Hollywood changed forever in late 2017, when news stories naming high-profile perpetrators of sexual harassment and misconduct began to surface. Two years later, as brave survivors began to step forward in record numbers, the entertainment industry has caught on to what the Me Too Movement was saying long before the Weinstein story broke: abuse is pervasive in our communities.
While stories about rich and powerful men grabbed headlines, survivors in Hollywood and beyond struggled to show that this was not an issue of a few “bad apples.” The systems that enable abuse and inequality run deep and affect people working at every level of the industry. Often, when an incident happens at work, victims are discouraged from making waves. Faced with very few options for resolution and rightfully concerned about being shamed or retaliated against, many victims become keenly aware that the cost for speaking out can be extremely high.
Public support for survivors may have increased and conversations about abusive workplace culture are becoming more commonplace. There seems to be some growing recognition that the systems that enable abuse and inequality are propped up by structures of oppression. But what is rarely acknowledged is that recent gains have been possible only because of the sacrifices that survivors make when they choose to speak out in a world in which it is unsafe to do so.
The question of how to make the workplace safer for victims and survivors must be addressed by thoughtful HR protocols, thorough investigative procedures, sexual harassment trainings, and zero-tolerance policies that lead to disciplinary measures. These interventions are a necessary first step. But wide-scale culture change requires buy-in and accountability from the entire community. In order for victims and survivors to feel safe coming forward, and in order for perpetrators to be discouraged from harassing and violent behavior in the first place, we must respond to abusive behavior by shutting it down at every level. This means having open conversations about respect. It means setting ground rules for communication, and setting the expectation that yelling is never okay. It means intervening when a coworker makes a degrading or derogatory remark. It means acknowledging that we all come from different perspectives, backgrounds, and experiences. It means understanding that there are always survivors in the room.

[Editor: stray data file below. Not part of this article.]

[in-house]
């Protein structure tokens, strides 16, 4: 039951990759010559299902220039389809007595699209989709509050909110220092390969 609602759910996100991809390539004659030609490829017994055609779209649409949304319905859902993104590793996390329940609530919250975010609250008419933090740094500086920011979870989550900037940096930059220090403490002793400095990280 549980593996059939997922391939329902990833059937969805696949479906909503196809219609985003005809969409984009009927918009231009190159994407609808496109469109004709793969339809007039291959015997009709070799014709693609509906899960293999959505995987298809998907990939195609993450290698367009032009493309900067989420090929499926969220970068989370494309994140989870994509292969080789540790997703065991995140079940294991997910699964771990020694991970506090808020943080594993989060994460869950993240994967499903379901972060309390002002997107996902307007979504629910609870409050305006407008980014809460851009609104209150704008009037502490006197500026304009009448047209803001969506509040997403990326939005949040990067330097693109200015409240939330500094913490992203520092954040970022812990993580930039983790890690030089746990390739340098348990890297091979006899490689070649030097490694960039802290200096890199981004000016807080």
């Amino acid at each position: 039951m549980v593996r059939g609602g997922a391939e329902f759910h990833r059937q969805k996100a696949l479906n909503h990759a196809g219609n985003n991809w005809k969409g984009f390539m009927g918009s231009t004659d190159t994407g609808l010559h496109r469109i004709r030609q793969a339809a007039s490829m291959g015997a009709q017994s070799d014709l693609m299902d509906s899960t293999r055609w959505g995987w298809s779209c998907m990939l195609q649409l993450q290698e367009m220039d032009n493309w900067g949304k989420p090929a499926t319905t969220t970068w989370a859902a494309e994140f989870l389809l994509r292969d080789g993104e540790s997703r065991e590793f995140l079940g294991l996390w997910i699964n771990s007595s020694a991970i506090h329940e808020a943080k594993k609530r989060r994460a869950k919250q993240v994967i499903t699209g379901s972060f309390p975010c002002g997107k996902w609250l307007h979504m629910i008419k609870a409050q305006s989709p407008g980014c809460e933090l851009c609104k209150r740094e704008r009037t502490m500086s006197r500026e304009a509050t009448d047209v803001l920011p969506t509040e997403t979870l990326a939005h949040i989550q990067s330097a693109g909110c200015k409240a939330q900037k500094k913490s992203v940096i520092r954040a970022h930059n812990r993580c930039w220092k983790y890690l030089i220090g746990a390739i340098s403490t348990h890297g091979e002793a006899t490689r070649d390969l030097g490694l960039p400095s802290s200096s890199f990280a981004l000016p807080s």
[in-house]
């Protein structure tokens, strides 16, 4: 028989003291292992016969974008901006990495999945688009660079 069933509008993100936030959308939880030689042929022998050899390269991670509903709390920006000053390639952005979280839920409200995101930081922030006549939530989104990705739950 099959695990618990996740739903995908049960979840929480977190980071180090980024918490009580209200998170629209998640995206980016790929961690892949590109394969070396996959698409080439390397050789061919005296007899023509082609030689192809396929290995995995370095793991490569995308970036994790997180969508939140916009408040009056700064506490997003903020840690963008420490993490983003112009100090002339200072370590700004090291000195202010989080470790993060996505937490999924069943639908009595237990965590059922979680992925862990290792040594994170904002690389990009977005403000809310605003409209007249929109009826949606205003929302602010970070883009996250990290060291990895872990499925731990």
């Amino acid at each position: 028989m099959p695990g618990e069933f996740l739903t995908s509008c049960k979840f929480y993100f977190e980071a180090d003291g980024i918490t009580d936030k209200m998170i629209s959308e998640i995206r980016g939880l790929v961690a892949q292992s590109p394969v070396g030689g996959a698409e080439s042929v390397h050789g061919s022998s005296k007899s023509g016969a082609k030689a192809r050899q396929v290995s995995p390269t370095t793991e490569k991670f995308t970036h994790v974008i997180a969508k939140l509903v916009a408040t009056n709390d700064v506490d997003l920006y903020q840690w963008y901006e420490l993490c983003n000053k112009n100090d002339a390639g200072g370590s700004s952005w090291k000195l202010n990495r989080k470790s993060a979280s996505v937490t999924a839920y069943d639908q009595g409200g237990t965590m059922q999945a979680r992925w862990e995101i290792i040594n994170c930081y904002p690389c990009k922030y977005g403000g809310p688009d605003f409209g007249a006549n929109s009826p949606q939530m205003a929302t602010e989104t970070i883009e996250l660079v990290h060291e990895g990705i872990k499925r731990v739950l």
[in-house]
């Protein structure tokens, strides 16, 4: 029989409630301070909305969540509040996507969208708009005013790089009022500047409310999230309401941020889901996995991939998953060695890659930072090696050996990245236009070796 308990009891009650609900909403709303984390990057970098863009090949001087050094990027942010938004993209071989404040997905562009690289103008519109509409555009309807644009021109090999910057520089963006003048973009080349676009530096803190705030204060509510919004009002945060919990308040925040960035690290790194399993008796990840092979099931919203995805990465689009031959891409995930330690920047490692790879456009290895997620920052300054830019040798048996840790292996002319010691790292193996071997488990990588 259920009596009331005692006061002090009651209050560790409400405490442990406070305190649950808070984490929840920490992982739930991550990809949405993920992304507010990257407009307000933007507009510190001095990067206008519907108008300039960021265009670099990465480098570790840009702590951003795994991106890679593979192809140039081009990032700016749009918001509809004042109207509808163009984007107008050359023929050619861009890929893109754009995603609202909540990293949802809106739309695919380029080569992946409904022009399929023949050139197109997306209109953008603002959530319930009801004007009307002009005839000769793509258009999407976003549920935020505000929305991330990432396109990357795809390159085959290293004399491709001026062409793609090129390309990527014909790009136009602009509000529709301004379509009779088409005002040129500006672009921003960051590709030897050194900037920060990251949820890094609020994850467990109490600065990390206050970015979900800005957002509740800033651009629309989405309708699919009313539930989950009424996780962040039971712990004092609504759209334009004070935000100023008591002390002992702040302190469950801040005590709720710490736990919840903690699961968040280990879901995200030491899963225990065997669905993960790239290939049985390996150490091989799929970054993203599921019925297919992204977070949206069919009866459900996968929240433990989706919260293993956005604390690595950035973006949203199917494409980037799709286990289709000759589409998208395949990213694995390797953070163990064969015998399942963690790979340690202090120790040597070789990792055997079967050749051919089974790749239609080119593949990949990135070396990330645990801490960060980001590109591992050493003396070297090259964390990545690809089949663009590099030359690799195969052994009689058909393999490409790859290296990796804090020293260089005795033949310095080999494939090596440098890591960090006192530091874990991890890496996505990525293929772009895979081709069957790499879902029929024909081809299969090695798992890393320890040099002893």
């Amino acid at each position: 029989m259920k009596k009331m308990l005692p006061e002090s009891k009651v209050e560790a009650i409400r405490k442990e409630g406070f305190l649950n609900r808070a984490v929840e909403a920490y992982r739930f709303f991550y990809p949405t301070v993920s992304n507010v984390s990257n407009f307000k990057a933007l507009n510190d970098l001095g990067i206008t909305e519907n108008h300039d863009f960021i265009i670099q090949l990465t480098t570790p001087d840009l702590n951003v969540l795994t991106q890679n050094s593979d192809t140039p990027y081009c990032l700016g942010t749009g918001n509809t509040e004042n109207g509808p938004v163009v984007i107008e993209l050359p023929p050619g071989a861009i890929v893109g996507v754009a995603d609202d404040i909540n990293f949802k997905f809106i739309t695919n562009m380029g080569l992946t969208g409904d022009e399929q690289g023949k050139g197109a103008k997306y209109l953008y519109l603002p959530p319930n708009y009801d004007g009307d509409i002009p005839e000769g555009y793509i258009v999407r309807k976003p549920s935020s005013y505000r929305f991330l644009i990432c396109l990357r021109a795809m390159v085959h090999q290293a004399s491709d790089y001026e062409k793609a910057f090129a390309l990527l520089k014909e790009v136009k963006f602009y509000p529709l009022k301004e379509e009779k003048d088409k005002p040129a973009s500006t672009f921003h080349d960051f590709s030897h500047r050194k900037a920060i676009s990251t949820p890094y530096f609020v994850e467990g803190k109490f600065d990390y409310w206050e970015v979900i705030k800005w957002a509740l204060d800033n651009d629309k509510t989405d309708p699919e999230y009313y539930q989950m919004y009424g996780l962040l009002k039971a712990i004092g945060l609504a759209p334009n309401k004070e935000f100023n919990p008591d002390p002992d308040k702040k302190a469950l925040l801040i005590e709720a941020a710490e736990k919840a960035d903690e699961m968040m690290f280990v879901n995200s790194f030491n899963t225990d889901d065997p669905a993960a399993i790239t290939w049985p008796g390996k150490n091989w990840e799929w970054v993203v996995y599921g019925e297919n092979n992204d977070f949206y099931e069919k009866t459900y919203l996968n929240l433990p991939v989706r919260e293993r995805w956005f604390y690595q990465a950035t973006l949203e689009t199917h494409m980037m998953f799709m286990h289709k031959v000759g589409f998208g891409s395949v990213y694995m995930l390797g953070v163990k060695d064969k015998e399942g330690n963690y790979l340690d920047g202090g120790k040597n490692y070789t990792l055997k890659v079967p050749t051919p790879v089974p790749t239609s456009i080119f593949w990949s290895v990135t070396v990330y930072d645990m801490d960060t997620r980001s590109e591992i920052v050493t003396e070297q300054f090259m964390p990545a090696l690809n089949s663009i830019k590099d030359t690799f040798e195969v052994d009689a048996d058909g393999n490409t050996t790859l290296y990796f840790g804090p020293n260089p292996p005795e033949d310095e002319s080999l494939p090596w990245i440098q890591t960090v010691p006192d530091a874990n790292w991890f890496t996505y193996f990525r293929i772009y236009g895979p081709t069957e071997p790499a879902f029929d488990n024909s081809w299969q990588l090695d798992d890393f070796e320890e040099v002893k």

We live in a culture that venerates singular heroes; nowhere is that clearer than in Hollywood. But in this industry, behind every magical moment that appears on screen, is the work of dozens of collaborators. No individual filmmaker can succeed without the support of their team. And without the support of their community, survivors cannot be safe. While it’s true that brave survivors have done so much to catalyze the change that we’ve seen, the burden to be brave should not fall to survivors alone.
We know where we would like to end up. We hope for an industry where people are rarely victimized, and have community support and meaningful recourse when they are. At WIF, we envision an entertainment industry free from sexual harassment and misconduct. We know that getting to the root of workplace abuse requires us to address inequality wherever and whenever it shows up. It is not enough to name these abuses after they come to light. Prevention requires everyone in a community to ask themselves how they can hold themselves, and those around them, to a higher standard. Empathy is an exercise in imagination. It requires us to imagine what it might be like to be someone else, to see what they see, and to feel what they feel. If we want to truly support survivors, that is the least we can do.
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